Ode to Mud
It's mud season again!
I read somewhere that the Ancient Egyptians revered mud for its life-giving properties. Mud, the primordial life-giving ooze, a mixture of dirt and water, two ingredients that when mixed sprout seeds into being. I needed this reframe in the last few weeks because my relationship with mud has been nothing but antagonistic.
Oh mud, how you bring stress into my life! Oh, my sweet cushy mushy earth beneath my feet that sucks me in and pulls me deeper! Mud is everywhere. It's mud season again; it's snowing a lot and then the snow is melting into giant wet puddles of mud. The clay earth on the Mesa does not absorb water readily but keeps it on the surface. This is probably helpful for plants and animals. But for me, it’s just mud. Mud like I've never seen before in all my days. Mesa mud. This means that I cannot get my car in and out of the driveway. I drive a trusty old Subaru that I love, but these last couple of weeks I've been really considering that I might need a truck. I am barely making it down the driveway. My tires are spinning, spitting up globs of mud onto my windshield.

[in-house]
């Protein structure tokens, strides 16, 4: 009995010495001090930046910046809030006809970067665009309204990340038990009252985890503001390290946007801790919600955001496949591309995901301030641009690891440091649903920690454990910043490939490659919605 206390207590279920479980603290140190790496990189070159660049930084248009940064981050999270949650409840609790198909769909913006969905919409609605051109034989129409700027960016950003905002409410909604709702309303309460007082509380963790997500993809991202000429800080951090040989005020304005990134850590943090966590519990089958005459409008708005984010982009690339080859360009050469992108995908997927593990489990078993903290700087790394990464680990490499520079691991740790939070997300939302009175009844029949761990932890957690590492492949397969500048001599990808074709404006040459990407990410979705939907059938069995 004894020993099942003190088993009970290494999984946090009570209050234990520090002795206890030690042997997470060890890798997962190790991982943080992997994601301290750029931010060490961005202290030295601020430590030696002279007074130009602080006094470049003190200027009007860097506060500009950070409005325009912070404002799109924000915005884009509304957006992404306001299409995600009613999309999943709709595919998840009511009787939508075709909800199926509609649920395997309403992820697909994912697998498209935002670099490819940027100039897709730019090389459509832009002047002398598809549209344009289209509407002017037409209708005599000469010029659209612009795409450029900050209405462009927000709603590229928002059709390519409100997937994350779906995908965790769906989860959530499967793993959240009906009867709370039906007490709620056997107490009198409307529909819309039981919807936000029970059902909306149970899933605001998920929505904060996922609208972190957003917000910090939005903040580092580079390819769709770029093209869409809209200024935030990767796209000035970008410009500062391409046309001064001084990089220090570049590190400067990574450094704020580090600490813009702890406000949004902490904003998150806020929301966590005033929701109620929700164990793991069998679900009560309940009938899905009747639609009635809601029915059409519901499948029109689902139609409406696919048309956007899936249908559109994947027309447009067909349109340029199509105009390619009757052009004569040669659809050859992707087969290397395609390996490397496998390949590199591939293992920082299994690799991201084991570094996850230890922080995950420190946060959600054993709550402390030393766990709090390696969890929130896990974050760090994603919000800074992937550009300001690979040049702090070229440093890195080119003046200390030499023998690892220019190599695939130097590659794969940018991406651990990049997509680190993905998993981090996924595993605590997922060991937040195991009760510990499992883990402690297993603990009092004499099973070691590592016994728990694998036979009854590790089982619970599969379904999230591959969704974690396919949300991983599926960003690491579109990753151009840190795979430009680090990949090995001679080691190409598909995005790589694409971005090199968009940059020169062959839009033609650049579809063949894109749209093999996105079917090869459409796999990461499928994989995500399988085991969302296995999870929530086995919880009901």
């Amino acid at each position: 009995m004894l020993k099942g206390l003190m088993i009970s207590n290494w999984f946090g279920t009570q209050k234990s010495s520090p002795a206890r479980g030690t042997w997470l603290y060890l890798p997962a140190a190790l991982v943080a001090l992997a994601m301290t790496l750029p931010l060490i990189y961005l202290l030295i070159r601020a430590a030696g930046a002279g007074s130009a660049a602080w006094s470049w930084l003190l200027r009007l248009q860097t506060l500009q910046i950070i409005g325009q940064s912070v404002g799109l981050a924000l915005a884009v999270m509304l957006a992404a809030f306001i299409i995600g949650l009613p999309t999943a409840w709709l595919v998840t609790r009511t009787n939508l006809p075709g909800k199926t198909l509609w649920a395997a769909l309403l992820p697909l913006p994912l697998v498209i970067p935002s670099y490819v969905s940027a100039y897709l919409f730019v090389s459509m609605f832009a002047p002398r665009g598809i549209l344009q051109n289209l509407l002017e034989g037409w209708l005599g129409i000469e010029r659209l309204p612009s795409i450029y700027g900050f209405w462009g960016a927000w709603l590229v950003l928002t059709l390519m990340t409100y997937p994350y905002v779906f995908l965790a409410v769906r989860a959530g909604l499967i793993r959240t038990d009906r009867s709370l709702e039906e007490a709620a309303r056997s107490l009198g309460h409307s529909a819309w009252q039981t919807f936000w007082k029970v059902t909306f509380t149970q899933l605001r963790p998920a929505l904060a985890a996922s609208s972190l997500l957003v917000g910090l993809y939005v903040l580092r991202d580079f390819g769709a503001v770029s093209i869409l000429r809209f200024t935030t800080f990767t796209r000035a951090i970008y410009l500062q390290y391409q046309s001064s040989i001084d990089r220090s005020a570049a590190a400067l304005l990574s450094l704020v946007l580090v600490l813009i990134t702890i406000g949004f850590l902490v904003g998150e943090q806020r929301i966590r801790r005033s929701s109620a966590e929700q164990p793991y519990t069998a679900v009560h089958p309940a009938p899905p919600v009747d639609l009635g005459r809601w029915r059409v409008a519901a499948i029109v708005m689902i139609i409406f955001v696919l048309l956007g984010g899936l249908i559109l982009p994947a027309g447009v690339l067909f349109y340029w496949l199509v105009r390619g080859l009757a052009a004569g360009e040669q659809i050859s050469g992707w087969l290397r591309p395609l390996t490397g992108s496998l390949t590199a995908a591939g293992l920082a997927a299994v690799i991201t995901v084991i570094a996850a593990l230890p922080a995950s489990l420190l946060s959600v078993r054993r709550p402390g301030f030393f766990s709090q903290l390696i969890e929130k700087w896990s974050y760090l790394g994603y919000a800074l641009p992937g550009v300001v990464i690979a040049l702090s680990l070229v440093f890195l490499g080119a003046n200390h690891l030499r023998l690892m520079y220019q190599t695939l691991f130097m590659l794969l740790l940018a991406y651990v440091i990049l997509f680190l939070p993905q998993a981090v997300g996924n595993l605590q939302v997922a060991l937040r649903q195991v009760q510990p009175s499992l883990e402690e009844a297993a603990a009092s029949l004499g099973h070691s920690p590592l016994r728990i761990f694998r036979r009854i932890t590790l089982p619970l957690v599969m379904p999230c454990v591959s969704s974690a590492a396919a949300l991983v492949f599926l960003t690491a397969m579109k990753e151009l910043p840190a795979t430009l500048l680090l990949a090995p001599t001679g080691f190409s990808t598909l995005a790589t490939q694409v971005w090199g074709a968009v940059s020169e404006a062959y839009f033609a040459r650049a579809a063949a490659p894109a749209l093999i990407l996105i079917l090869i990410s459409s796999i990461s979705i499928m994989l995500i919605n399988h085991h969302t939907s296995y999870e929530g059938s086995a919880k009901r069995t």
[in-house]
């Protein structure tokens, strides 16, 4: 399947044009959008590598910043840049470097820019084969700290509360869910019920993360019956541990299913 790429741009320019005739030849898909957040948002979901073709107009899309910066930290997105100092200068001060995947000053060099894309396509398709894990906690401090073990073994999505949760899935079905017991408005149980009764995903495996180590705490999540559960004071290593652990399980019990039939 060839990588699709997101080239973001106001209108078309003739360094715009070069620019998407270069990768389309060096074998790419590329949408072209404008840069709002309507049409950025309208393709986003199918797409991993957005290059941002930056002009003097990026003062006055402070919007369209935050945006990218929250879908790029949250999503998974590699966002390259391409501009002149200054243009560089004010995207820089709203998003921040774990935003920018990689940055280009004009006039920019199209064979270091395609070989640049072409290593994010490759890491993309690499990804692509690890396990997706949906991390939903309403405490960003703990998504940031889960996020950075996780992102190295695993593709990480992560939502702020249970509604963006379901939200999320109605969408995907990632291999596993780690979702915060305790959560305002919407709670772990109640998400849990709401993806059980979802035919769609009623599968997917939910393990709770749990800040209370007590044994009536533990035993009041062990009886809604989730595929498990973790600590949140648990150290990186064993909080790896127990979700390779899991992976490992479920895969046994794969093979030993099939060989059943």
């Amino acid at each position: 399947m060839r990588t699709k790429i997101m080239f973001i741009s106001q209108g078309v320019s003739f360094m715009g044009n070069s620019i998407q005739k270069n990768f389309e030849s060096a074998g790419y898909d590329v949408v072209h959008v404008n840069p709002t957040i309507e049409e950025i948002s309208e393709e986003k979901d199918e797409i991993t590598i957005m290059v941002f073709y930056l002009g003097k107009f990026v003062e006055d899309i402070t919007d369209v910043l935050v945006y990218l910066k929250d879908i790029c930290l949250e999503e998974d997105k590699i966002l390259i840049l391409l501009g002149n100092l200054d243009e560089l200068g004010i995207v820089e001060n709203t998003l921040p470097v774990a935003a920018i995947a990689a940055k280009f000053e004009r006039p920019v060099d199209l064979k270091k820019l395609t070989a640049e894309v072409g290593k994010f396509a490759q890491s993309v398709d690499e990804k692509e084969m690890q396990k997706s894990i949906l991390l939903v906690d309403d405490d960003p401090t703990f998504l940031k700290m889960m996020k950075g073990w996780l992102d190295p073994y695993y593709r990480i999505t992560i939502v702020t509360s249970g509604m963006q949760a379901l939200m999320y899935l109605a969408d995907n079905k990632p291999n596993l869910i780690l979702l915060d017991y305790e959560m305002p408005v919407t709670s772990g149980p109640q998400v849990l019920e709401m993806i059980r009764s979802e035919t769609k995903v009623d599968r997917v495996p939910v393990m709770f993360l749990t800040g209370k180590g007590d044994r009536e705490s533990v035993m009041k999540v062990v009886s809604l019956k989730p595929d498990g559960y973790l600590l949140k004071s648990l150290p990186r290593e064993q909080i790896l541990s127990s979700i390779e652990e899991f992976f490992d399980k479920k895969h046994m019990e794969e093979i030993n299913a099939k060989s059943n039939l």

Going to town with my car glittered with mud makes me feel very rustic and cool. I compare my car to other cars to see who has more mud and therefore who is cooler. My mud car is a sign of my achievement of just getting out of the house today. Look at me, I made it out of the house today! Look at this incredible feat of my being! If you haven't figured it out by now, I love to feel rugged. I think it's because I grew up in the suburbs, living a very luxurious life of concrete with very little mud.